IDEAS home Printed from
   My bibliography  Save this paper

On the Importance of Baseline Setting in Carbon Offsets Markets


  • Bento, Antonio

    () (University of Southern California, Sol Price School of Public Policy and NBER)

  • Kanbur, Ravi
  • Leard, Benjamin


Incorporating carbon offsets in the design of cap-and-trade programs remains a controversial issue because of its potential unintended impacts on emissions. At the heart of this discussion is the issue of crediting of emissions reductions. Projects can be correctly, over- or under-credited for their actual emissions reductions. We develop a unified framework that considers the supply of offsets within a cap-and-trade program that allows us to compare the relative impact of over-credited offsets and under-credited emissions reductions on overall emissions under different levels of baseline stringency and carbon prices. In the context of a national carbon pricing scheme that includes offsets, we find that the emissions impacts of over-credited offsets can be fully balanced out by under-credited emissions reductions without sacrificing a significant portion of the overall supply of offsets, provided emissions baselines are stringent enough. In the presence of high predicted business-as-usual (BAU) emissions uncertainty or low carbon prices, to maintain the environmental integrity of the program, baselines need to be set at stringent levels, in some cases below 50 percent of predicted BAU emissions. As predicted BAU emissions uncertainty declines or as the carbon market achieves higher equilibrium prices, however, less stringent baselines can balance out the emissions impacts of over-credited offsets and under-credited emissions reductions. These results imply that to maintain environmental integrity of offsets programs, baseline stringency should be tailored to project characteristics and market conditions that influence the proportion of over-credited offsets to under-credited emissions reductions.

Suggested Citation

  • Bento, Antonio & Kanbur, Ravi & Leard, Benjamin, 2016. "On the Importance of Baseline Setting in Carbon Offsets Markets," Discussion Papers dp-16-11, Resources For the Future.
  • Handle: RePEc:rff:dpaper:dp-16-11

    Download full text from publisher

    File URL:
    Download Restriction: no

    Other versions of this item:

    References listed on IDEAS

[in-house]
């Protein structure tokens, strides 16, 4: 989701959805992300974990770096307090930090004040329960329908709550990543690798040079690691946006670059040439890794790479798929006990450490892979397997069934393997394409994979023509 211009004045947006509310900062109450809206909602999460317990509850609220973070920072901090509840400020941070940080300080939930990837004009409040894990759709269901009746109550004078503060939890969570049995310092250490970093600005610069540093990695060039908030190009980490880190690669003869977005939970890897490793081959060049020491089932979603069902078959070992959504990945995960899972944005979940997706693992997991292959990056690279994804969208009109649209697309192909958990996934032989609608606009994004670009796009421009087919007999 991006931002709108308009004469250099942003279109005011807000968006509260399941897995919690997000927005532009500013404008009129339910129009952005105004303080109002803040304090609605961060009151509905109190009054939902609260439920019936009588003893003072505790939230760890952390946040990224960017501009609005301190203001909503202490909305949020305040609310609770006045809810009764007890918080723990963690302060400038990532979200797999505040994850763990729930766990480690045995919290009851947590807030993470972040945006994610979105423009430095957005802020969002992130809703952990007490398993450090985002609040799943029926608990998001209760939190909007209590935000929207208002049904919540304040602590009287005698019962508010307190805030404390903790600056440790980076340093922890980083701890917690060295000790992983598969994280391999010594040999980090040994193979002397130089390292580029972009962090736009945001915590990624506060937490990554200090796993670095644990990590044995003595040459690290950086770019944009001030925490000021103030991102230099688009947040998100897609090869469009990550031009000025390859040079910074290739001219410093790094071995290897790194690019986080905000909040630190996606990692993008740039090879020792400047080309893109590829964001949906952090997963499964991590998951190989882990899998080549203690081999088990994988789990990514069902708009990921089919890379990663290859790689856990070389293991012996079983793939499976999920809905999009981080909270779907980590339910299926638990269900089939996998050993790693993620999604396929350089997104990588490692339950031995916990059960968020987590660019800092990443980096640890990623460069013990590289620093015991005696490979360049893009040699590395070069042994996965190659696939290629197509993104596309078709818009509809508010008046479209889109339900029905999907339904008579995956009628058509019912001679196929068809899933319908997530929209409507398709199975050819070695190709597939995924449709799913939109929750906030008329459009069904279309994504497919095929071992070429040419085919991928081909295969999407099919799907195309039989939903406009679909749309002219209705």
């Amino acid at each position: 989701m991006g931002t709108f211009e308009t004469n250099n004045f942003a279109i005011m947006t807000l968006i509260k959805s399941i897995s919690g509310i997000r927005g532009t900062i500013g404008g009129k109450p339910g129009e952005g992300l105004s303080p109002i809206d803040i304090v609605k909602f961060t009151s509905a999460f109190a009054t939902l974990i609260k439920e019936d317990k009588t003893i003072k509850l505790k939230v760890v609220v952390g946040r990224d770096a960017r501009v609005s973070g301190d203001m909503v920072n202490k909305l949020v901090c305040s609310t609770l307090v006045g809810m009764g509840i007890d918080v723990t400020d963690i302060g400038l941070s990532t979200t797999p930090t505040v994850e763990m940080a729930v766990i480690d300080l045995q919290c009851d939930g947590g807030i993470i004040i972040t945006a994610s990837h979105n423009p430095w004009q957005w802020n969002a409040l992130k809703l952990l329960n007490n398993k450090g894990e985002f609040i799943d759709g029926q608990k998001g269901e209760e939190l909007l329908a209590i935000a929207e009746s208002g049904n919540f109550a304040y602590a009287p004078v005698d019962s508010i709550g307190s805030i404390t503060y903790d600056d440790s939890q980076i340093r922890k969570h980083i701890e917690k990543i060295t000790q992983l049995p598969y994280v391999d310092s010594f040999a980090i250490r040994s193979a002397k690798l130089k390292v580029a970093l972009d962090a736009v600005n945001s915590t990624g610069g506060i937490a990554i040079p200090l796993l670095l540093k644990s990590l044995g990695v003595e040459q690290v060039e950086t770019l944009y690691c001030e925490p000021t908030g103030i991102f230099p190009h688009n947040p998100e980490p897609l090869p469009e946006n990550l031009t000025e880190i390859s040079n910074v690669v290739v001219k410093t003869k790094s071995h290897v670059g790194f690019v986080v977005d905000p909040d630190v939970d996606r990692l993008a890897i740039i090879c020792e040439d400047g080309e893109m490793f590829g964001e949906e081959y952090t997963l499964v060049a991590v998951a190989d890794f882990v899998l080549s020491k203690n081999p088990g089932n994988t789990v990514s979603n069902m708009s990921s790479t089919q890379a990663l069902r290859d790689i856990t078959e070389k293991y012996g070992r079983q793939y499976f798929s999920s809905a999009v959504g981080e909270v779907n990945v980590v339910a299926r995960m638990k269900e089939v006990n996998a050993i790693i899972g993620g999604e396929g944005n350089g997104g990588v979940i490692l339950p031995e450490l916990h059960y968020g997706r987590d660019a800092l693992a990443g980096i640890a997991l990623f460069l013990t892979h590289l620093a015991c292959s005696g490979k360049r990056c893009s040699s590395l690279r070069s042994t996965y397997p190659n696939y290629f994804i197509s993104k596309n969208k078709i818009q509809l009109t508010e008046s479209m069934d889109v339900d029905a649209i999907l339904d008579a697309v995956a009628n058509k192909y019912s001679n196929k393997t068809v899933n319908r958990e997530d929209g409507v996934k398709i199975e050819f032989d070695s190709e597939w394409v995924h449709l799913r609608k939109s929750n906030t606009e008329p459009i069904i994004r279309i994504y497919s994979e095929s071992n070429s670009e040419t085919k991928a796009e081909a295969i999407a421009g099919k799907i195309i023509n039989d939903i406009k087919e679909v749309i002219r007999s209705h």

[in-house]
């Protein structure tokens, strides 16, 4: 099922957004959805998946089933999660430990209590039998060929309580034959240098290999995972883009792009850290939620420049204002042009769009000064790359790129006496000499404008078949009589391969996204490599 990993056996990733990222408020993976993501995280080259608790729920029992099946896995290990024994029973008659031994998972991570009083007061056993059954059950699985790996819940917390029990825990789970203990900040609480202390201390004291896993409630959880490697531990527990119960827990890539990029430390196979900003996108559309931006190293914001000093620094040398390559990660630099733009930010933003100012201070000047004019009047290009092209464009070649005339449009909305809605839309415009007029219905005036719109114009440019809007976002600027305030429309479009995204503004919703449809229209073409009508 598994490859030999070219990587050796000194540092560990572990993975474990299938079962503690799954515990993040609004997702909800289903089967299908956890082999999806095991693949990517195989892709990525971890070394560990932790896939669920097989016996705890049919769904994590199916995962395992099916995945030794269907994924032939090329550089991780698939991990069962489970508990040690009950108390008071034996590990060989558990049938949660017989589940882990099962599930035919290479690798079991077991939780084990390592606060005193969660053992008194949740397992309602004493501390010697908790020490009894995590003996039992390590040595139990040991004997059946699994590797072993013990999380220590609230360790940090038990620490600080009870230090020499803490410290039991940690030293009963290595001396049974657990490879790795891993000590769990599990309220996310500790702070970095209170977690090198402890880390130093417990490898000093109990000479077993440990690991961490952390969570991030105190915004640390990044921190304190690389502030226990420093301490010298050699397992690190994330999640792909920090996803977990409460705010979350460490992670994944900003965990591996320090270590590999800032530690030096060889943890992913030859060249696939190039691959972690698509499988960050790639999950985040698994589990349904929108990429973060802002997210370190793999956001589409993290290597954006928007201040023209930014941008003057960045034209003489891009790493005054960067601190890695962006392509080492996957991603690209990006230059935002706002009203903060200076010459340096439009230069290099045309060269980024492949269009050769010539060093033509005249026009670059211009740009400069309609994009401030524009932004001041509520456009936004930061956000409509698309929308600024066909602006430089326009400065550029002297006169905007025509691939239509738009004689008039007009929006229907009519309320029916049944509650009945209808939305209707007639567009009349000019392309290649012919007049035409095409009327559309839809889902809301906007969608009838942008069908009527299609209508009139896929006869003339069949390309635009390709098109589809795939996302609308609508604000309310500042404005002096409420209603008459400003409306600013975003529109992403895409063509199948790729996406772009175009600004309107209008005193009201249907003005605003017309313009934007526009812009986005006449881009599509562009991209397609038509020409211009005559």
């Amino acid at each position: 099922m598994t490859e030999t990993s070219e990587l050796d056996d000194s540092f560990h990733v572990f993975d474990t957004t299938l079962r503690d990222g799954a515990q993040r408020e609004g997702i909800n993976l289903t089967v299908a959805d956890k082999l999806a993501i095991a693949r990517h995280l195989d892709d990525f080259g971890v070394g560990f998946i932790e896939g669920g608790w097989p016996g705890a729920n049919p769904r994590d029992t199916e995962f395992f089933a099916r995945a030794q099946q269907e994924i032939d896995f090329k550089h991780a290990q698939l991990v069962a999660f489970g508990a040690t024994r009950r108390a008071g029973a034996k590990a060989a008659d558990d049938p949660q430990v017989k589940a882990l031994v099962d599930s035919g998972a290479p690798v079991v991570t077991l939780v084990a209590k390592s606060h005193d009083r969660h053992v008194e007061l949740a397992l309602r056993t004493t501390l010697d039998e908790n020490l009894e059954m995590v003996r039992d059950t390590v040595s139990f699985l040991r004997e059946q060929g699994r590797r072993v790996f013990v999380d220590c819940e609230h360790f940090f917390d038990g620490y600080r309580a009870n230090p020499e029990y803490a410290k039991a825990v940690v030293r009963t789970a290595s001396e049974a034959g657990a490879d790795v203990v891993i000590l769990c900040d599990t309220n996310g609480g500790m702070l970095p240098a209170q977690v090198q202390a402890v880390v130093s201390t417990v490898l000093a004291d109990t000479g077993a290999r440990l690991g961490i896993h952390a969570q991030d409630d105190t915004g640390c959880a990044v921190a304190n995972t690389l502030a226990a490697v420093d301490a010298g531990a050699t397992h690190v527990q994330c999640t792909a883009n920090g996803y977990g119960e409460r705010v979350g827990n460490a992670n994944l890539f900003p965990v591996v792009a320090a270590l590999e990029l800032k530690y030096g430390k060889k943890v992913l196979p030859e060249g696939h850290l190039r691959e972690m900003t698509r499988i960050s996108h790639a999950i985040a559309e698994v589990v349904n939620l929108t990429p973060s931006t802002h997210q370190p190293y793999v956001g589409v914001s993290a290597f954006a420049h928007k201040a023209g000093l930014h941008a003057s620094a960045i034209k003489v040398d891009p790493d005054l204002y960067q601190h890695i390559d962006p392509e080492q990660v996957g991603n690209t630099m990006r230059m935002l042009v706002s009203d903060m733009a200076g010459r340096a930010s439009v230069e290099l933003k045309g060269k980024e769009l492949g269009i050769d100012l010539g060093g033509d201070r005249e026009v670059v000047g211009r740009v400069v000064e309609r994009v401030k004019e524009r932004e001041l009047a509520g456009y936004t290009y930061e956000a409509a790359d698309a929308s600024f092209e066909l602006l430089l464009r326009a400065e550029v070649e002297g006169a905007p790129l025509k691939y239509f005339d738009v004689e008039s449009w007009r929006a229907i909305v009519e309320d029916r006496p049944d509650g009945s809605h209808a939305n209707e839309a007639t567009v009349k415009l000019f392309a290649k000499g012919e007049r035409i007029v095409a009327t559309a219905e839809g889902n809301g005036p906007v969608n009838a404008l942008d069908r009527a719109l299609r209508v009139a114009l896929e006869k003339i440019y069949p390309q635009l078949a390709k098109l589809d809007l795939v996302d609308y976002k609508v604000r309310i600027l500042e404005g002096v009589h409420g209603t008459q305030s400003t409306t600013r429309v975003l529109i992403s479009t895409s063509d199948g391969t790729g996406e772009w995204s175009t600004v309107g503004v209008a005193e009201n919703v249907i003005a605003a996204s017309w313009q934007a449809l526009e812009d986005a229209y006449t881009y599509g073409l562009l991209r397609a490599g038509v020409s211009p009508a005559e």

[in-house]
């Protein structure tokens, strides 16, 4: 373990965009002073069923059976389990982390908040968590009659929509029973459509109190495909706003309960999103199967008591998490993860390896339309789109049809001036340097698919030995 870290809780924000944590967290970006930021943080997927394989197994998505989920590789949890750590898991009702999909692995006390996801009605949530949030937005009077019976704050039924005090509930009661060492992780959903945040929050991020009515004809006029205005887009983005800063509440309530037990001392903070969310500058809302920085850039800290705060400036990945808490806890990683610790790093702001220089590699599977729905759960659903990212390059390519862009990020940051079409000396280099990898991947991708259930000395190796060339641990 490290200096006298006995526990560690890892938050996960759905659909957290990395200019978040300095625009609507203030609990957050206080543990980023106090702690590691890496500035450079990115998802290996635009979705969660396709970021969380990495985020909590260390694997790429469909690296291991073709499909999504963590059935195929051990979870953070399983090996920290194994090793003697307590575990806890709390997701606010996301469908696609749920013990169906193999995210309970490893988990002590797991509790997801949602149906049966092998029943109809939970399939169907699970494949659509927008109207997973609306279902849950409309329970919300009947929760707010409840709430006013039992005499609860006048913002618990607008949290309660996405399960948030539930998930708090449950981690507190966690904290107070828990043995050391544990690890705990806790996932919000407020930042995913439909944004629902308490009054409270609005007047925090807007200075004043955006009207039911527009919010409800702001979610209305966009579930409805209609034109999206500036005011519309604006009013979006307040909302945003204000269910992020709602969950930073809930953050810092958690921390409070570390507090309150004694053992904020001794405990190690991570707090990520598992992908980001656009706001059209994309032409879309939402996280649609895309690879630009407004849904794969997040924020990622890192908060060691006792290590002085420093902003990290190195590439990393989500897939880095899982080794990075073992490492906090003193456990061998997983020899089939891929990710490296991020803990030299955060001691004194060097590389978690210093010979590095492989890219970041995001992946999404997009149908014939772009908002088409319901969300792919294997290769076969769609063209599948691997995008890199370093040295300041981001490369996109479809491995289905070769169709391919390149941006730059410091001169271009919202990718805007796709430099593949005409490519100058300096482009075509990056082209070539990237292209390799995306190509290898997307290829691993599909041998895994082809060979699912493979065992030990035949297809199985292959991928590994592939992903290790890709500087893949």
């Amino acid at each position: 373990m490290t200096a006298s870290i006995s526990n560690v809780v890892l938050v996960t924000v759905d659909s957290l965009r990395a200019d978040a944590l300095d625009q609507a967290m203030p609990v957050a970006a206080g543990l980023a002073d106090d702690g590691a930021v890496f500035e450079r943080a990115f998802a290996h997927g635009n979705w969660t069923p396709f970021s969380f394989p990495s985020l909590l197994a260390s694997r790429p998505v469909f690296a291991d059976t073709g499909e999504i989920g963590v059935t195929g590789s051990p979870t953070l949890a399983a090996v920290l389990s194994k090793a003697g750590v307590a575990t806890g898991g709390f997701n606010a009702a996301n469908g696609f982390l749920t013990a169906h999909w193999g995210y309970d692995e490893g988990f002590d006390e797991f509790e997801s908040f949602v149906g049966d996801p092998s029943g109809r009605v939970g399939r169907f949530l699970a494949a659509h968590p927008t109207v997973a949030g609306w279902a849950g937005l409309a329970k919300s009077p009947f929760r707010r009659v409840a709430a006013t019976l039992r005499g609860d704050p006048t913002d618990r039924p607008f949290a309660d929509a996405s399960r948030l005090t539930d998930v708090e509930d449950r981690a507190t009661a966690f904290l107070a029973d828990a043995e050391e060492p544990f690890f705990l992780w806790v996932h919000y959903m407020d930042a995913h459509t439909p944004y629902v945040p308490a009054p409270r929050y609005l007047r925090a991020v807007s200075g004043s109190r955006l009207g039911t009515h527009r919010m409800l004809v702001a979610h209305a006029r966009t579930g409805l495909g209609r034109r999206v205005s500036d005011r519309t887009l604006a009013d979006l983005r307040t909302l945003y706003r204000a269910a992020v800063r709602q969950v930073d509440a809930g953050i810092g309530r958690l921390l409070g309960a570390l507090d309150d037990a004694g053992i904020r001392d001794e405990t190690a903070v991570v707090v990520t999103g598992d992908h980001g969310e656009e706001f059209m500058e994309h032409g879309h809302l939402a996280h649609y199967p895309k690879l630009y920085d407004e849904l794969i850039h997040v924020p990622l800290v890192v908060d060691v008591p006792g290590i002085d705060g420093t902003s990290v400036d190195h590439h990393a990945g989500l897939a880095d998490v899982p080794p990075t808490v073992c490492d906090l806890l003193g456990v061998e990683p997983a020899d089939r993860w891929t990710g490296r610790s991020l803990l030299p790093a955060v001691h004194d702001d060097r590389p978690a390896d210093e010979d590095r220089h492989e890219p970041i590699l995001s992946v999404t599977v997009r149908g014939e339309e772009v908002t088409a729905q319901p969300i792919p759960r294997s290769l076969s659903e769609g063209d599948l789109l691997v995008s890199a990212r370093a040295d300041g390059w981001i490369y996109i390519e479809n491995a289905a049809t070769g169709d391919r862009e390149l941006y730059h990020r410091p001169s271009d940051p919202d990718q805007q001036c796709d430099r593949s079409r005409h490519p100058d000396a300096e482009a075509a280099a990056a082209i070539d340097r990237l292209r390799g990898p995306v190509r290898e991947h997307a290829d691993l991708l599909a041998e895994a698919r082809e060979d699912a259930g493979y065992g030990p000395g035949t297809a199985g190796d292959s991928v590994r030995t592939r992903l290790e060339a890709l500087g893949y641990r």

1. Mansanet-Bataller, Maria & Chevallier, Julien & Hervé-Mignucci, Morgan & Alberola, Emilie, 2011. "EUA and sCER phase II price drivers: Unveiling the reasons for the existence of the EUA-sCER spread," Energy Policy, Elsevier, vol. 39(3), pages 1056-1069, March.
    2. van Benthem, Arthur & Kerr, Suzi, 2013. "Scale and transfers in international emissions offset programs," Journal of Public Economics, Elsevier, vol. 107(C), pages 31-46.
    3. Goulder, Lawrence H. & Hafstead, Marc A.C. & Dworsky, Michael, 2010. "Impacts of alternative emissions allowance allocation methods under a federal cap-and-trade program," Journal of Environmental Economics and Management, Elsevier, vol. 60(3), pages 161-181, November.
    4. Montero, Juan-Pablo, 2000. "Optimal design of a phase-in emissions trading program," Journal of Public Economics, Elsevier, vol. 75(2), pages 273-291, February.
    5. Zhang, Junjie & Wang, Can, 2011. "Co-benefits and additionality of the clean development mechanism: An empirical analysis," Journal of Environmental Economics and Management, Elsevier, vol. 62(2), pages 140-154, September.
    6. Menges, Roland, 2003. "Supporting renewable energy on liberalised markets: green electricity between additionality and consumer sovereignty," Energy Policy, Elsevier, vol. 31(7), pages 583-596, June.
    7. Fischer, Carolyn, 2005. "Project-based mechanisms for emissions reductions: balancing trade-offs with baselines," Energy Policy, Elsevier, vol. 33(14), pages 1807-1823, September.
    8. Ferraro, Paul J., 2008. "Asymmetric information and contract design for payments for environmental services," Ecological Economics, Elsevier, vol. 65(4), pages 810-821, May.